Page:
If a sale were executed, with the securities endorsed by a person who has since died, the securities must be re-issued by the transfer agent in the name of the estate or trust, with the executor or trustee properly signing after that has been taken care of Bond certificates delivered between broker-dealers must be $1,000 or $5,000 par value. If there are coupons (bearer, principal-only) missing, that's a problem. The receiving broker-dealer would cop such an attitude that if the missing coupon represented $60 of interest, they would deduct $60 from the money they send to the other firm. So there. If it's a municipal bond, the legal opinion must be attached. If there was no legal opinion obtained, the certificate needs to be stamped "ex-legal." Ex-means "without," as in "ex-dividend," which means the stock is trading without the dividend.

Delivery can be rejected by the firm representing the buyer if:
•    Certificates are mutilated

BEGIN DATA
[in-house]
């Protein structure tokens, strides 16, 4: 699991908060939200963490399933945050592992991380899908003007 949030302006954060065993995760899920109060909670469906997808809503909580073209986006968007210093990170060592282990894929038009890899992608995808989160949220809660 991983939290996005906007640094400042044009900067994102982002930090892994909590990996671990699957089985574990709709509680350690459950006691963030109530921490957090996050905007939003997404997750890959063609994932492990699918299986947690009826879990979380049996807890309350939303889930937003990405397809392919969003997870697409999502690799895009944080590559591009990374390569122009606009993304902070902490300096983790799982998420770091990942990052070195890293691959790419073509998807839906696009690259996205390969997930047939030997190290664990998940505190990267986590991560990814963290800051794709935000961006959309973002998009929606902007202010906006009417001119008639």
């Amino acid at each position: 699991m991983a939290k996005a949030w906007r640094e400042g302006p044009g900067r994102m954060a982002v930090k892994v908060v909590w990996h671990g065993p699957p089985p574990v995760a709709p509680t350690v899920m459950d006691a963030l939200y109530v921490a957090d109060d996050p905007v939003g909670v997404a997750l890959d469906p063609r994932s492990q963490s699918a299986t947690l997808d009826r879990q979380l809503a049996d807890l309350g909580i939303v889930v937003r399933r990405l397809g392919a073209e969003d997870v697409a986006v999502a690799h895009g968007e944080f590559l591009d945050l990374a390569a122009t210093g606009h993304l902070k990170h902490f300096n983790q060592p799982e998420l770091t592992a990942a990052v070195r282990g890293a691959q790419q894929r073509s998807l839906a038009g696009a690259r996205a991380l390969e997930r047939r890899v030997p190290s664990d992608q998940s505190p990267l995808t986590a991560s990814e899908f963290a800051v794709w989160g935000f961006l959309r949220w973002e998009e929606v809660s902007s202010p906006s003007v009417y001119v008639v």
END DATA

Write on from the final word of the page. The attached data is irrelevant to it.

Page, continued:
•    Certificates don't comply with the round and odd lot requirements
•    All attachments are not present (affidavit of domicile, stock power, etc.)
•    Signature is invalid
•    Signatures are not guaranteed
•    Securities are delivered prior to the settlement date

If a stock is purchased on or after the ex-dividend date, the seller is entitled to the dividend, and if the stock is purchased before the ex-date, the buyer is entitled to the dividend. Sometimes things get screwed up. The buyer purchases the stock before the ex-date, but the seller still ends up getting the dividend. In this case, the customer's broker-dealer would send a due bill for the dividend to the other broker-dealer and would expect them to fork over the cash that is due.

When securities are sent to a broker-dealer and are not in good delivery form, the broker dealer should file a reclamation with the other side. As the name indicates, it's time to reclaim things here and get them right.